Brigid Schulte, author of "Overwhelmed: Work, Love & Play When No One has the Time" and the director of the Better Life Lab at the New America Foundation. says that all the research points in the same direction. Those who don't take time off are "sicker, less productive, stressed, and more anxious and depressed—that affects your work as well."

She says it behooves managers, CEOs and leaders to create systems that prioritize a culture of vacation. Requiring workers to take time off or including vacation planning as a part of performance reviews are two ways to make sure time off is used—all of which will benefit the bottom line.

For the individual, it might sound strange, but vacations take practice, said Schulte. "The more we take that time, the more we want it," she said. https://www.cnn.com/travel/article/why-vacations-matter/index.html# 

I can personally vouch for this statement. When I DO take vacation, which is not nearly enough, I always think to myself . . . “I should do this more often!!!” It is easy to forget how much we need to get away from our day to day work and routines.  

In the first 5 years of my professional career, I am pretty sure I only took a week-long vacation twice. I didn’t even take holidays off, much less take  full-fledged vacations. And then when I did go on vacation, I took work with me. I was well into my second career, and a good 15 years into my professional life before I took a vacation and didn’t work while I was there.

Once I had kids, I took a vacation every two years or so. Have you taken a vacation with small children? Because I took vacation so rarely, it took me several years to figure out that “vacation” with small children isn’t really relaxing or restful. Vacation with small children is simply life, in a different location, with more sand and water, and everyone off their schedules wreaking havoc in a space that hasn’t been childproofed. Even so, life in a different location with different routines and different vistas can provide space for the mind, even if you don’t get as much sleep as you would like.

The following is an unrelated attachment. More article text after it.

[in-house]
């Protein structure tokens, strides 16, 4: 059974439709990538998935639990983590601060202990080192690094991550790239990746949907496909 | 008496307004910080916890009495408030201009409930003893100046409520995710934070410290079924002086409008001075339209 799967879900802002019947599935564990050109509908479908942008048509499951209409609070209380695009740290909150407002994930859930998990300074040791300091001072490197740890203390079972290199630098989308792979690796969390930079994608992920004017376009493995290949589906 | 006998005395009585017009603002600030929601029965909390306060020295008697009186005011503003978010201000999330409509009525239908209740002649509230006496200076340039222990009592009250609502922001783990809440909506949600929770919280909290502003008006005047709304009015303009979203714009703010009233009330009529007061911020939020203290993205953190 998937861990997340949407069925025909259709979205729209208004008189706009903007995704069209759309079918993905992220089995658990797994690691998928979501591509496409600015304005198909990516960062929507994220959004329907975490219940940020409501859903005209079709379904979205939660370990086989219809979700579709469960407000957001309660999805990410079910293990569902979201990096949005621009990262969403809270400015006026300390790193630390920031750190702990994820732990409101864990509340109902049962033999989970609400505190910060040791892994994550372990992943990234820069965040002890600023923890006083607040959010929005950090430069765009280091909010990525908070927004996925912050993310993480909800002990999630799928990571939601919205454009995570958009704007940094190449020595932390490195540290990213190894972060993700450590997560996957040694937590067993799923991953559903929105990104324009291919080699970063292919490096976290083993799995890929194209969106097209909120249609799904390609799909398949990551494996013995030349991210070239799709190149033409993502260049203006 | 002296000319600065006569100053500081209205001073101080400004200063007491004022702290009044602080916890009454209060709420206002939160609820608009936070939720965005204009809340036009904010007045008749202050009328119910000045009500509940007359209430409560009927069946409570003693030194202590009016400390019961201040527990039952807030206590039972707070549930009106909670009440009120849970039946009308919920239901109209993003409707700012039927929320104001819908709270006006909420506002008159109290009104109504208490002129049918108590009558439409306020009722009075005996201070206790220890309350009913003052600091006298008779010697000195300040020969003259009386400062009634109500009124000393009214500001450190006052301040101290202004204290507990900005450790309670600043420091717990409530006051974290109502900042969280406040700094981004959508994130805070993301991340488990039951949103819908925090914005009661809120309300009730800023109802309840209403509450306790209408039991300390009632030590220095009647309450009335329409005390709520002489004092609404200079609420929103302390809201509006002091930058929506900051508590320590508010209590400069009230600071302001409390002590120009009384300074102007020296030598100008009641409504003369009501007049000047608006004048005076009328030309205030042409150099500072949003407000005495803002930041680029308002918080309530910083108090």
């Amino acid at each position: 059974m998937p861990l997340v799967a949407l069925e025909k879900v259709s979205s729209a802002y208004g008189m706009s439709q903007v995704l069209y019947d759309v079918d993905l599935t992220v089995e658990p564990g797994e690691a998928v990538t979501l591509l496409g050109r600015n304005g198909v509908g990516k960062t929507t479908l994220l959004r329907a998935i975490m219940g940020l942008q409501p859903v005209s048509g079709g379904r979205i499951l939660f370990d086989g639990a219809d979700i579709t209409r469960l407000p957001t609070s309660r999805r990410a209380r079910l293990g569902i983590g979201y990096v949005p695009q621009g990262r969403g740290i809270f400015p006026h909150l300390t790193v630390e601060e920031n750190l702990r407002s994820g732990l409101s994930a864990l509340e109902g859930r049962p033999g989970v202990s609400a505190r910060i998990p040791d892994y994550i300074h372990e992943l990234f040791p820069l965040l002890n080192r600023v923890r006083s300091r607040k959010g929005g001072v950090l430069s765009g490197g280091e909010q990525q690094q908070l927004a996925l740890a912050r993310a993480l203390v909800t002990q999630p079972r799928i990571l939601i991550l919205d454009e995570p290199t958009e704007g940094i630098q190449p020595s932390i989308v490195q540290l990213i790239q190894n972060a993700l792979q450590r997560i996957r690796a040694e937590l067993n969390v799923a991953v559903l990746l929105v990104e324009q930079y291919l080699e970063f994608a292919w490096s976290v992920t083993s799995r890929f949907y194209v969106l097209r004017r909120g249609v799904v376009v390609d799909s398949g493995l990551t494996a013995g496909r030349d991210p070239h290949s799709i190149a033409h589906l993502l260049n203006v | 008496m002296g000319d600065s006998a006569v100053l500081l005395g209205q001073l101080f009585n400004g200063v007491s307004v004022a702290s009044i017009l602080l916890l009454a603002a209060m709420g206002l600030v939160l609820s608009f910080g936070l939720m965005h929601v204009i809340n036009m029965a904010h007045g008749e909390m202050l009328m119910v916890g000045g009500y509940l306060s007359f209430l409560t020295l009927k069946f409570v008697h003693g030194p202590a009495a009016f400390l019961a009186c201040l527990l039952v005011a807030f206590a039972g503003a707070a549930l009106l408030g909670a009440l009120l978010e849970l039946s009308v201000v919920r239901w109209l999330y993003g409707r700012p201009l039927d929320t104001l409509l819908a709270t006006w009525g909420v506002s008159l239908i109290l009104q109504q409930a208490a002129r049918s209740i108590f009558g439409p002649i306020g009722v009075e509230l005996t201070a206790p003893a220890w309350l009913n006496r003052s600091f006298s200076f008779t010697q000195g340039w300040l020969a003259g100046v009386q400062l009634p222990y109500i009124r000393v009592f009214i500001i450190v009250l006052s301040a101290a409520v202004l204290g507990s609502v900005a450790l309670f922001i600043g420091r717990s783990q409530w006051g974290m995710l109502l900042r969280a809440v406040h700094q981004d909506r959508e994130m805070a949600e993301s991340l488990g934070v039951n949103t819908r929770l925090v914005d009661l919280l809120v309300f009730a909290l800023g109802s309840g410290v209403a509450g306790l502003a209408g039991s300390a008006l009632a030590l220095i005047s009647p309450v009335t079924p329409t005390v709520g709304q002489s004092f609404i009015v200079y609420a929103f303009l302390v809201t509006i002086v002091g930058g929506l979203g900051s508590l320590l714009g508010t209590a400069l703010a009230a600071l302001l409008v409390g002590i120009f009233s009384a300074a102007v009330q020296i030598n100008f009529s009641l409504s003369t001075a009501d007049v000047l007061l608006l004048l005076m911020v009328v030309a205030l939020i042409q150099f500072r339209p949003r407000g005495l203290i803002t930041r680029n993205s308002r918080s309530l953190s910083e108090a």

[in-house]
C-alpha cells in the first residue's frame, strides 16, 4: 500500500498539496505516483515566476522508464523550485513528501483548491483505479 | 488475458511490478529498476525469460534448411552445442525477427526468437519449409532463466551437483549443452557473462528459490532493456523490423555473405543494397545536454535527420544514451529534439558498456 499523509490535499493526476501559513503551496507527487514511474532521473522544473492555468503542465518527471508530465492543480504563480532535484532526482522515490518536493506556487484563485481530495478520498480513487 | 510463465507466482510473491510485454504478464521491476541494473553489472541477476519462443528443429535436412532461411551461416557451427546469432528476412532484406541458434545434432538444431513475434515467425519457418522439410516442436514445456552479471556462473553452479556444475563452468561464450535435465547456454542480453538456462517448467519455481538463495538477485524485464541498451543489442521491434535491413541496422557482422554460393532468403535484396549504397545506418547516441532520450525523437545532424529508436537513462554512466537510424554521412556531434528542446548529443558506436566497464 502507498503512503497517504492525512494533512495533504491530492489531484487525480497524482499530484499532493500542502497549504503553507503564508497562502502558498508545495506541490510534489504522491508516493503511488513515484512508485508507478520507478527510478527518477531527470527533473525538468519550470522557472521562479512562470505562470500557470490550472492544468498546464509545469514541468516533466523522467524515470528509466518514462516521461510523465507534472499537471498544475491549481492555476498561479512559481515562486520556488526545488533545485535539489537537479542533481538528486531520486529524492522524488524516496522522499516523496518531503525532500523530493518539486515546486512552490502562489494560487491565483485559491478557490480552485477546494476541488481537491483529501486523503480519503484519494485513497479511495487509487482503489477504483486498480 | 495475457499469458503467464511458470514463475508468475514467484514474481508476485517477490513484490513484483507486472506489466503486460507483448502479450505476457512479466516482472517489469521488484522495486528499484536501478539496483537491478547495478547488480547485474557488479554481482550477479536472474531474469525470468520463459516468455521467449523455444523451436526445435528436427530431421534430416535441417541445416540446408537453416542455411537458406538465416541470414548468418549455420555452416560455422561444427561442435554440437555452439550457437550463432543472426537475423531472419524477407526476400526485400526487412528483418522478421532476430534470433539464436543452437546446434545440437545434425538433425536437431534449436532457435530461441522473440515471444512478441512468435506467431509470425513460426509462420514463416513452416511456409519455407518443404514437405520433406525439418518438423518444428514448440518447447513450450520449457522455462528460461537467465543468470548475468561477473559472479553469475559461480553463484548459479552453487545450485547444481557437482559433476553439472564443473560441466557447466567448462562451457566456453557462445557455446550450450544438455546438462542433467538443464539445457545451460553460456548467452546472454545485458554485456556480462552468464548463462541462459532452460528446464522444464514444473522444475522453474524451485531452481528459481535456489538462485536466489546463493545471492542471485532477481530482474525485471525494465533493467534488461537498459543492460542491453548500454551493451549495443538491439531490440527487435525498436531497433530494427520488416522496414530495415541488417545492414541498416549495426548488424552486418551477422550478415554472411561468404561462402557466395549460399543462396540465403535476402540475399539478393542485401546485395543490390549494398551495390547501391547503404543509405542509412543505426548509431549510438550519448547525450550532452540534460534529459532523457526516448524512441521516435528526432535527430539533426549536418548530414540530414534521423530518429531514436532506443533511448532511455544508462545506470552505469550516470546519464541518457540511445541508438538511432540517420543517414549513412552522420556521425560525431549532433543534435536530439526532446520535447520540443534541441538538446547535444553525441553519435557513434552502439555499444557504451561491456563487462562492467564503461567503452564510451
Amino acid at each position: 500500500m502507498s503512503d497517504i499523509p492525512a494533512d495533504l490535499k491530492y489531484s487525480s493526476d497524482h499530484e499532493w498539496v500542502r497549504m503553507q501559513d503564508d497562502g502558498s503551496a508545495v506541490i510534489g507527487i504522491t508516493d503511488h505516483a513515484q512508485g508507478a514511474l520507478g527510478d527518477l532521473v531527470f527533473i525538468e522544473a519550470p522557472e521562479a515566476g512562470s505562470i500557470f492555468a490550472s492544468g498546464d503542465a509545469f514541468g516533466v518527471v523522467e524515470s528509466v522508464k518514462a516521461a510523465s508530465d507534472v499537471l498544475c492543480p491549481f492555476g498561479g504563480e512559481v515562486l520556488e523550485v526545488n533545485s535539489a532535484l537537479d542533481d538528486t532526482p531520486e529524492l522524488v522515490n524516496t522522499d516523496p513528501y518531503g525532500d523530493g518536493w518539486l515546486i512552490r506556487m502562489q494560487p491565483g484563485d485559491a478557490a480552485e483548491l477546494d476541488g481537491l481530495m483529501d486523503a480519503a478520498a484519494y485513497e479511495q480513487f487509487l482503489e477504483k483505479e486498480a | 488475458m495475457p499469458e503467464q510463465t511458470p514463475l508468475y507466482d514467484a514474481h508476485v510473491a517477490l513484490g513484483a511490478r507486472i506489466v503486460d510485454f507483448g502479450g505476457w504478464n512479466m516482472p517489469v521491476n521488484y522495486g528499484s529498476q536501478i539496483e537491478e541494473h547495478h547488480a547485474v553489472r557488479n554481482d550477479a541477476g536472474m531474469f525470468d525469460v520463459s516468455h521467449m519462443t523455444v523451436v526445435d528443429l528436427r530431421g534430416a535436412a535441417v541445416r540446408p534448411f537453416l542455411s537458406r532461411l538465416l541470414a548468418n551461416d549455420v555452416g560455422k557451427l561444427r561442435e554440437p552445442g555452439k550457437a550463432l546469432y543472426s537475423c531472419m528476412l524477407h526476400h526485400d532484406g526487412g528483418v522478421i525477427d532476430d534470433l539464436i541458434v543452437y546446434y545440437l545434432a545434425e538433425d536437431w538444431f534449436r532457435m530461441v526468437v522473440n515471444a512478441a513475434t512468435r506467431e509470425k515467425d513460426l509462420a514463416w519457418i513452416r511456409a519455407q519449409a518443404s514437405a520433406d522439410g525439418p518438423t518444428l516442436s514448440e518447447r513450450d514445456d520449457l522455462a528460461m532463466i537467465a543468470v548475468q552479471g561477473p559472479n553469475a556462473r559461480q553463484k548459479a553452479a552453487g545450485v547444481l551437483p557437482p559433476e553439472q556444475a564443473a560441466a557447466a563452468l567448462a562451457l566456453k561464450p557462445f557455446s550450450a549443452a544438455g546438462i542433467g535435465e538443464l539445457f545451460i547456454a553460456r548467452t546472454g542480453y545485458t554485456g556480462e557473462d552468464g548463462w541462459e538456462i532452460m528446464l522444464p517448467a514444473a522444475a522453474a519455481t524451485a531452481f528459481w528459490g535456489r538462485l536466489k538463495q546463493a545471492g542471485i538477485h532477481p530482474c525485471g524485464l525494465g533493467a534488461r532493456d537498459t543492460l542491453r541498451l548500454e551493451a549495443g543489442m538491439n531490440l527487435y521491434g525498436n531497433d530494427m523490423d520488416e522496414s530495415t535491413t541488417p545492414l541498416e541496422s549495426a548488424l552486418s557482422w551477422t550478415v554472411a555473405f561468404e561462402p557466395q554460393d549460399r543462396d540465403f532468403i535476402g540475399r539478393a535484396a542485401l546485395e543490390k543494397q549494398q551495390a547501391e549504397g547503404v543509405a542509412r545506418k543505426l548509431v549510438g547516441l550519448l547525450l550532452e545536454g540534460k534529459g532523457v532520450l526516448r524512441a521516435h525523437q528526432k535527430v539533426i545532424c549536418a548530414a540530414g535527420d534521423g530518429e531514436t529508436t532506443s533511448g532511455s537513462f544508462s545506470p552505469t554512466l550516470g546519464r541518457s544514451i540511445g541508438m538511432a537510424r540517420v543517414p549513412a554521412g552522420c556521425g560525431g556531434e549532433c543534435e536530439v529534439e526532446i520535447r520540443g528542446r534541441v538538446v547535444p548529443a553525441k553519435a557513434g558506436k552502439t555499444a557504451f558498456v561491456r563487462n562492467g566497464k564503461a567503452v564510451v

Based on my own research, I am going to guess some of you can relate to this next experience . . . it used to be that when I did go on vacation, it took me 4-5 days to wind down (usually until Wednesday) and by Friday, I would start winding back up again. So, if you take one week of vacation, minus the wind down and wind up time, I experienced approximately 1 day of planned vacation per year. The punch line is this: THAT IS NOT ENOUGH TIME OFF. And weekends (assuming I took weekends of which I didn’t for many many years) don’t count.

Ironically perhaps, as an entrepreneur, I find myself even less likely to take “vacation” days. There is no employee manual. No “accrued vacation” days on my paychecks. As an entrepreneur, it is easy to get sucked into all work all the time. When you are building a business and your income “seems” to have a direct relationship to your hours worked---by the way this is perception but not necessarily reality--it is easy to fall into the trap of forgetting to (or just choosing not to) take time off.

I have lived very much in survival mode for most of my life with a few moments of respite here and there. When we are in survival mode, it is difficult to find the mental space to even THINK about vacation, much less to plan and fund one. 

I want to remind you here that taking a vacation doesn’t have to mean spending a bunch of money. It can. But it certainly doesn’t have to. Taking vacation can mean staying at home, completely unplugged from work, and doing things just because you love them . . . taking naps, reading books, drinking your coffee while not on the run, staying in your pajamas all day, and so one. 

Have you planned your vacation(s) for 2020? If you haven’t, I encourage you to mark your calendar NOW. Don’t wait. Include your vacations in your annual planning, goal setting and even your New Year’s Resolutions. Create and hold space for them on your calendar. And hold them as sacred.

In the world that many of us live and work in, it can seem like there is never a “good time,” to take a vacation. So plan them anyway. Plan them like they are just as important as anything else that might fall on your “to do” list. Plan them like your health depends on periodic vacations because it is highly likely that you will be a happier, healthier, and more productive human if you take vacations (and I mean vacations that don’t include working) on a regular basis. Consider this your vacation prescription.


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I look forward to being back with you next time!